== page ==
Beloved poet and natural world evangelist Mary Oliver pulls the curtain for a rare glimpse behind her writing and life. Her new book of prose, Upstream, filled with gorgeous essays and meditations, was released in October.
1.What are some poems that have been touchstones throughout your life?
That would be hundreds. But I will say, in our time, the following: Edna St. Vincent Millay (badly underrated). Sometimes D. H. Lawrence takes my breath away, especially “The Snake.” And most of all, the marvelous poems of James Wright. Not to leave out Coleman Barks’s translations of Rumi.
2. How do you cultivate the discipline of your creative process?
You don’t cultivate it unless you really want to do it, and do it well—and keep in mind that wise phrase “Use it or lose it.” No vacations.
3. You’ve said, “Attention is the beginning of devotion.” Can you expand on what this means to you?
I was mostly thinking and speaking of the world’s approach to the natural, original world, how much we consider only what can be used (abused) for our comforts. True attention might change that—my hope that a sense of wonder might bring on a sense of respect, which we so badly need.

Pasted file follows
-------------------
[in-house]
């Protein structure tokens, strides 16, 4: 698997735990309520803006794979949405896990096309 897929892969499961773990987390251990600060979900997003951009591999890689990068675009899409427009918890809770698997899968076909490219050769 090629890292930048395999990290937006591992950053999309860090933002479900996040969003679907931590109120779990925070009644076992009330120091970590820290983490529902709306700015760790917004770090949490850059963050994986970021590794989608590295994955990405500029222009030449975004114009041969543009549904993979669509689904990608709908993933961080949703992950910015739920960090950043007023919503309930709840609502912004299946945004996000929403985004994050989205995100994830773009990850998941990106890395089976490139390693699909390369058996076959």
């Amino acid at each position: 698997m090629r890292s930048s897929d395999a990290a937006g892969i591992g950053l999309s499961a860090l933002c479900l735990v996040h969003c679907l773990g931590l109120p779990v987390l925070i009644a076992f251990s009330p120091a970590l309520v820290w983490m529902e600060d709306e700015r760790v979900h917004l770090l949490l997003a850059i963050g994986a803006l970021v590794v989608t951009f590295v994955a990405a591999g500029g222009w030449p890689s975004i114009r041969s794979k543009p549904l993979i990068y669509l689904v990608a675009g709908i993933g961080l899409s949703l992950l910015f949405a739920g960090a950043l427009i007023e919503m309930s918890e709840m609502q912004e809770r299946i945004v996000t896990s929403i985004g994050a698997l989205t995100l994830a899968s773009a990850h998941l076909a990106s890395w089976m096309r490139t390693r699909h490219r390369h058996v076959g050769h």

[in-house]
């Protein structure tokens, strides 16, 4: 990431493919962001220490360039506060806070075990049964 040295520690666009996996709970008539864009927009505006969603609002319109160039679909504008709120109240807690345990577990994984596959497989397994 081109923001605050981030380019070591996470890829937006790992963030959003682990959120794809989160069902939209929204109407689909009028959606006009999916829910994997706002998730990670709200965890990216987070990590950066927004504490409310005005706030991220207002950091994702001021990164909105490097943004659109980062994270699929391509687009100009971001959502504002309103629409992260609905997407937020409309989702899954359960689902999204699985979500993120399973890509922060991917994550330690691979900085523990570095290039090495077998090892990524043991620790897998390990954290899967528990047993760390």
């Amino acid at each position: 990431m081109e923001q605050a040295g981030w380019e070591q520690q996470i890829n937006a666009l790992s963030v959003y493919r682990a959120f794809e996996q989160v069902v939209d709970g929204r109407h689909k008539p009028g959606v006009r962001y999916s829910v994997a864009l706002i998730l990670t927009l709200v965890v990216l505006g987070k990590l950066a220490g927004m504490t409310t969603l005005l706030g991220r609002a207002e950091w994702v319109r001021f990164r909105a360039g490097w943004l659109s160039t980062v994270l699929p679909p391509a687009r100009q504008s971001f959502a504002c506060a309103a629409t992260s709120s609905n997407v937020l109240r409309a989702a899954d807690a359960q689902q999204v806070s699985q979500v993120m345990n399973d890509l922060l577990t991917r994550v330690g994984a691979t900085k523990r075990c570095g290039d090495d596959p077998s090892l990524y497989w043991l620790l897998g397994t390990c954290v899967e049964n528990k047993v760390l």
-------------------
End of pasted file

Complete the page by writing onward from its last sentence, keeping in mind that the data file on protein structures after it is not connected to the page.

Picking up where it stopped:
4. How does solitude play a part in your work?
Privacy seems to be out of fashion these days. Myself, I just don’t want it. There’s the writer and there is the person connected, certainly—and yet separate. What I write involves me, but I mean the words, the ideas, for the reader. And myself be as invisible as possible, as I prefer.
5. How would you describe your spirituality?
It is the part of me that says “thank you,” “thank you” all day with or without the movement of my lips.